(Round Rock, Texas)
Exfluor Research Corporation began in 1984 with the purpose of developing a commercially viable method for conversion of hydrocarbons to fluorocarbons using elemental fluorine. In the 1980s, Exfluor concentrated its efforts on contract research mainly for the National Aeronautics and Space Administration (NASA) and the United States Air Force developing specialty space lubricants, nonflammable hydraulic fluids, and specialty coatings. Our unique method of direct fluorination propelled us to make a transition in the early 1990s from doing strictly research to manufacturing specialty fluorinated chemicals. Exfluor currently has held over 25 U.S. patents covering its fluorination process and many of its fluorinated products.
Today with our facility located in Round Rock, Texas (pictured above), you can find our products and technology on everything from satellites to televisions. Our patented process allows us to manufacture unique structures in gram to multi-ton quantities. Exfluor Research Corporation is dedicated to customer satisfaction and in developing new kinds of products tailor-made to meet our customer's requirements. We welcome all custom synthesis requests for large or small quantities.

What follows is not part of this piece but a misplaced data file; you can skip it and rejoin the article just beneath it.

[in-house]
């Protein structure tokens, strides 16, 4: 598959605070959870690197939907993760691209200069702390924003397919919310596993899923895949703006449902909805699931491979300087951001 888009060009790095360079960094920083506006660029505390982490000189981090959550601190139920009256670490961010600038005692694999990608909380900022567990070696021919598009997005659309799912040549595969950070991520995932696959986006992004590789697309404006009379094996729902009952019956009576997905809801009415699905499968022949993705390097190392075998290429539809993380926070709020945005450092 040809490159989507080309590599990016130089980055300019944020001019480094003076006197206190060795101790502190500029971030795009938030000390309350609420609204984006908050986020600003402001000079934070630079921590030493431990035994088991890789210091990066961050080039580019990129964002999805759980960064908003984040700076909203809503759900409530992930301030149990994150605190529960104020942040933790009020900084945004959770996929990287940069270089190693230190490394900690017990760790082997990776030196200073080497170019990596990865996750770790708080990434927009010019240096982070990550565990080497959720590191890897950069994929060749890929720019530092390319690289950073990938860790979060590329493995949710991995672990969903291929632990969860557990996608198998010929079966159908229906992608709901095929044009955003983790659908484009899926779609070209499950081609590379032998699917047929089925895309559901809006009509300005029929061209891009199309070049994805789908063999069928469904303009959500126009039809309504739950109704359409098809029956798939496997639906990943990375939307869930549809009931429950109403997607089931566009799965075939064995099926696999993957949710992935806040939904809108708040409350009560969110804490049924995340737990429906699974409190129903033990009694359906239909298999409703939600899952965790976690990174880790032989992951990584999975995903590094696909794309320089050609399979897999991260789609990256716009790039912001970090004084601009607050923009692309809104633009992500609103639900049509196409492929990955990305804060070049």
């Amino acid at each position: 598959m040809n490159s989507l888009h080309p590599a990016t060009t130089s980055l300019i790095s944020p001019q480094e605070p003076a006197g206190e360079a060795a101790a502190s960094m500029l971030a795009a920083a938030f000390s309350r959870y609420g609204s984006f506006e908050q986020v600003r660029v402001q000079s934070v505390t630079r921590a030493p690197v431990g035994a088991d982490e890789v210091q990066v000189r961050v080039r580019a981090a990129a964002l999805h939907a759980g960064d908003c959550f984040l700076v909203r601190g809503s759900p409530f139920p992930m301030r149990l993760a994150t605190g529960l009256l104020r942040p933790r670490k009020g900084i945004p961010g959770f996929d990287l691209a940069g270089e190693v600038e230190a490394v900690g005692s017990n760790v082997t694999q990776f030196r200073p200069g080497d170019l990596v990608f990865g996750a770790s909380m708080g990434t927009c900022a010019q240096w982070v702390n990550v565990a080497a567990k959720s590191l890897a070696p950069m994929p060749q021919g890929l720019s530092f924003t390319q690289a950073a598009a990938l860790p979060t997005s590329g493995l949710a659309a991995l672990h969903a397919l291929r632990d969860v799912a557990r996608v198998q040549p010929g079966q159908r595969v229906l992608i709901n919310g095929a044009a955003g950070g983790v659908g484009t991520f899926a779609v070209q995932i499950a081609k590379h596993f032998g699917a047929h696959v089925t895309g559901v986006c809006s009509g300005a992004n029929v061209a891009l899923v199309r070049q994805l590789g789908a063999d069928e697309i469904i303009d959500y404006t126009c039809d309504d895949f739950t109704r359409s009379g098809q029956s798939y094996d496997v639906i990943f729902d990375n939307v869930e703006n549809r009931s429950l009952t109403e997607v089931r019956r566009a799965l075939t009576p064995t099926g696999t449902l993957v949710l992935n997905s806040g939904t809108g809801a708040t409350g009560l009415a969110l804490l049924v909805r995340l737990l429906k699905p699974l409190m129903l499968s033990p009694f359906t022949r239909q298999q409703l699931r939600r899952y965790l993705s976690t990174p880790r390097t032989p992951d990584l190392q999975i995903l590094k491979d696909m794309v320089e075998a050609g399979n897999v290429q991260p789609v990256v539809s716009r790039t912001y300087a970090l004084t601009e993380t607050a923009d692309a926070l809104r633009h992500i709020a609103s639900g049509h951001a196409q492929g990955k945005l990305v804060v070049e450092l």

Exfluor's patented process uses fluorine gas to convert hydrocarbons to fluorocarbons while keeping the carbon-carbon backbone of the molecule intact. This allows us to offer unique and innovative compounds at scale.
If you are looking for high purity fluorocarbons that we do not currently offer, our staff of chemists and engineers are eager to work with you. Our Unique approach of direct fluorination allows us to provide a wide variety of products. No matter how large or small your requirements may be, we can manufacture your product, quality assured. Our staff is committed to delivering a quality product to the customer on time and on-budget, within the framework of your specific regulatory requirements.
(Historic round rock which the town of Round Rock, Texas was named after. Pioneers used this rock as a landmark to gauge if the water was suitable for their wagons to cross.)